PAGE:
The paper "The Automotive Industry in Australia" is a good example of a marketing case study. The automotive industry in Australia which is worth A$7.7 billion produces cars, light commercial vehicles, buses, vans, sports utility vehicles (SUVs), heavy-duty trucks and specialized vehicles such as fire trucks. However, the industry is recognized by large passenger vehicles (Department of Foreign Affairs and Trade, 2008). There are over 200 firms producing automobiles and their components with the main players being British Leyland, Toyota, Mitsubishi, Ford, and Chrysler. The automotive industry is a key contributor to the country’ s economy representing 6% of the manufacturing industry (Reuters 2008; ABS 2004).
On average, the industry produces 320,000 vehicles annually both for the domestic market and foreign market. Unfortunately, the industry faces high competition from the foreign market given that over one million vehicle sales were recorded in 2007 alone (Review of Australia’ s automotive industry 2008). Prior to the global recession which forced massive industry-wide job cuts, the industry had a total workforce of over 65,000 people (Reuters, 2008; Blanpain, Lanbury, & Wailes 2008). The government-industry fact sheet on the industry gives a clearer view indicating that that employment levels in the industry have been falling gradually from a high of 81,205 employees as of November 2005 to 50,188 as of November 2009. The industry produces motor vehicles in whole in spare parts but is reviewed as one industry.
The industry has surpassed is also a top foreign exchange earner and has surpassed traditional industries such as wine, wheat, and wool in revenue where for instance automotive product exports for 2007 were worth A$4.7 billion (Review of Australia’ s automotive industry 2008).
In 2009, 72,503 units were sold in the local market while 147,680 were exported. Export destinations include China, India and the US. However, recent focus has shifted towards emerging markets such as China and India (WARC, 2008) The industry has experienced phenomenal growth in the last few years despite a number of challenges such as the recent global recession. Its growth has been powered by innovation and the industry’ s ability to produce vehicles as a whole; from sheets to the dealer shop. An innovation that has focused on the production of more environmentally safer cars through fuel efficiency and green production has seen the industry contribute almost 17% of the total amount invested by the manufacturing sector in research and development.
In essence, the automotive industry’ s investment in R& D is nine times higher than the rest of the economy and three times higher than the manufacturing industry at large (Review of Australia’ s automotive industry 2008). Leading companies Toyota Toyota Australia is a subsidiary of Japan-based Toyota Motors. Its presence in Australia began through Theiss Brothers who imported and sold the first LandCruiser models for work on the Snowy Mountains Hydro-electric scheme in 1959 (Blanpain et al 2008).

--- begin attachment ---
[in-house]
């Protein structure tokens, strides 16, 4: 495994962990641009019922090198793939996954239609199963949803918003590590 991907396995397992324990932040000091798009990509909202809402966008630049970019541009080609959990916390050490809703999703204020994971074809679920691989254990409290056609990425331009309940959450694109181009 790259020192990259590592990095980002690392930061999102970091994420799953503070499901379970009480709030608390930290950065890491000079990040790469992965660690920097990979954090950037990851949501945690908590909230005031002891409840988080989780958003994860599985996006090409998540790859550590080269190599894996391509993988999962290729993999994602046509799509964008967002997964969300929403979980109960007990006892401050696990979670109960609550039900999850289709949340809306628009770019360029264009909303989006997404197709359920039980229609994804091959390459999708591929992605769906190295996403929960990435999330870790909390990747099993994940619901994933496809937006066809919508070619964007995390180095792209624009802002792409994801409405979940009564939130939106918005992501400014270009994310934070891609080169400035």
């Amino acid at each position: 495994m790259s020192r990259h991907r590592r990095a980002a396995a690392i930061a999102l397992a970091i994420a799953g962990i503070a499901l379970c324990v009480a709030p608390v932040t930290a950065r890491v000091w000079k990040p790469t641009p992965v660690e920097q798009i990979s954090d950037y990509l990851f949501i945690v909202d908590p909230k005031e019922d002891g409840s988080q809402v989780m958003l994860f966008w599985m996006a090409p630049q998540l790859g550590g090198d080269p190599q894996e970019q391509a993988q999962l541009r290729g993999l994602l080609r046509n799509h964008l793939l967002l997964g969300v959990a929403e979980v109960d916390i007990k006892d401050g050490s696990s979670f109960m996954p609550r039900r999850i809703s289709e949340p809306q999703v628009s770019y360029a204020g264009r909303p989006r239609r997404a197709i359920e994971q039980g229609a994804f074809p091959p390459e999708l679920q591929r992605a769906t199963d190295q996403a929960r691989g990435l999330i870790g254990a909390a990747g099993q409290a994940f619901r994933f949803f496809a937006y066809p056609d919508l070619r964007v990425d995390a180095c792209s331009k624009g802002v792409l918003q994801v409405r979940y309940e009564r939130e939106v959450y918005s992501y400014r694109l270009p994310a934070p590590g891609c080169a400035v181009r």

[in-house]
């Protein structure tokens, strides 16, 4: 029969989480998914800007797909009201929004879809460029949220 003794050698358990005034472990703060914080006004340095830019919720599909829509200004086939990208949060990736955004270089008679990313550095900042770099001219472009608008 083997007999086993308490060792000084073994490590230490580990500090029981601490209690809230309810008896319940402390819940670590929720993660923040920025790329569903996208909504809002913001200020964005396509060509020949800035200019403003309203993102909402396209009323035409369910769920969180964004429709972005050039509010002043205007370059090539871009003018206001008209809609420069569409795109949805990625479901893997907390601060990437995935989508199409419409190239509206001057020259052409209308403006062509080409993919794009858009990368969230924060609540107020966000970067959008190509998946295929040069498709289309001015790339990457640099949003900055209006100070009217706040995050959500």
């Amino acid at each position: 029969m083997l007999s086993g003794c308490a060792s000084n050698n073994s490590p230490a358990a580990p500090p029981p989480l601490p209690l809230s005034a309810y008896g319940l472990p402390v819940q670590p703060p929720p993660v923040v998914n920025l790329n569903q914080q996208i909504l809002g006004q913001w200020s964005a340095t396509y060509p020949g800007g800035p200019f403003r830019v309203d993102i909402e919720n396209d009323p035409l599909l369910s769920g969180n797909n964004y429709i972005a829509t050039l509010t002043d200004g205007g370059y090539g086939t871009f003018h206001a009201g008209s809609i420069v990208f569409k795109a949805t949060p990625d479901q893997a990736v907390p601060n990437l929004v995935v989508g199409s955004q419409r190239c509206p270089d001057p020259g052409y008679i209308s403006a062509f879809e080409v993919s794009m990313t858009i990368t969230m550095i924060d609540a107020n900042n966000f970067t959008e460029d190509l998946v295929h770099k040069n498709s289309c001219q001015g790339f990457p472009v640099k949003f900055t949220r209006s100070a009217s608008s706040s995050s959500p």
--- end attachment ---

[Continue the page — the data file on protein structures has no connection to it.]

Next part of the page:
The first assembly of Toyota cars commences in Melbourne under Australian Motor Industries (later AMI-Toyota) in 1963. A decade later, two more models, Corolla and Corona, were being assembled. Theiss Toyota concentrated on heavy commercial vehicles while the AMI Toyota made simple personal cars. In 1988, both units were unified to form Toyota Motor Corporation Australia. The pooling of resources and expertise gave the company a platform to propel its activities a notch higher as a crucial industry player.
Further consolidation in 1994-95 saw the establishments of a world-ranking Altona plant in Melbourne that handled all the assembling and manufacturing (Toyota, 2010).
ABS. Retrieved online on 14th April from
Blanpain, R. Lanbury, R. and Wailes, N. Globalization and employment relations in
the auto assembly industry: a study of seven countries. Perth: Kluwer Law International
Department of Foreign Affairs and Trade 2008. Submission to the Review of
Australia’s Automotive Industry 2008. Retrieved online on 14th April from http://www.innovation.gov.au/automotivereview/Documents/113%20DFAT%20220508.pdf
Greber and Zachariahs (2010). Australians Working Longer May Prompt Higher
Peak in RBA Rate. http://www.businessweek.com/news/2010-03-11/australians-working-longer-may-prompt-higher-peak-in-rba-rate.html
Holmes, S. 2009. Australia's Unemployment Worsens. Retrieved online on 14th April
Howard, C. (2006) 3DayCar Production Flexibility Solving the Barriers to Build-to-
Order with Production and Process Technology/ Retrieved online on 14th April from http://www.3daycar.com/mainframe/publications/library/prodflex.pdf
Laungaue, A. and Williams (2008) Toyota Australia - When newer isn't enough: The
launch of the Lc70. Retrieved online on 14th April from
Martin, A. 2009. The Global recession and Australian manufacturing. Retrieved
online on 14th April from http://directaction.org.au/issue12/the_global_recession_and_australian_manufacturing
Motor vehicle standards act 1989. 2006. Vehicle Standard (Australian Design Rule
80/02-Emission Control for Heavy Vehicles) Minister for Local Government, Territories and Roads. Retrieved online on 14th April from http://legislation.gov.au/ComLaw/Legislation/LegislativeInstrument1.nsf/0/34E635C55F4B2726CA25724200028CB6/$file/ADR8002ExplanatoryStatement.pdf
Outlook for the Automotive Manufacturing Industry Fact Sheet. 2010. Retrieved
online on 14th April from
Review of Australia’s automotive industry (2008). Retrieved online on 14th April from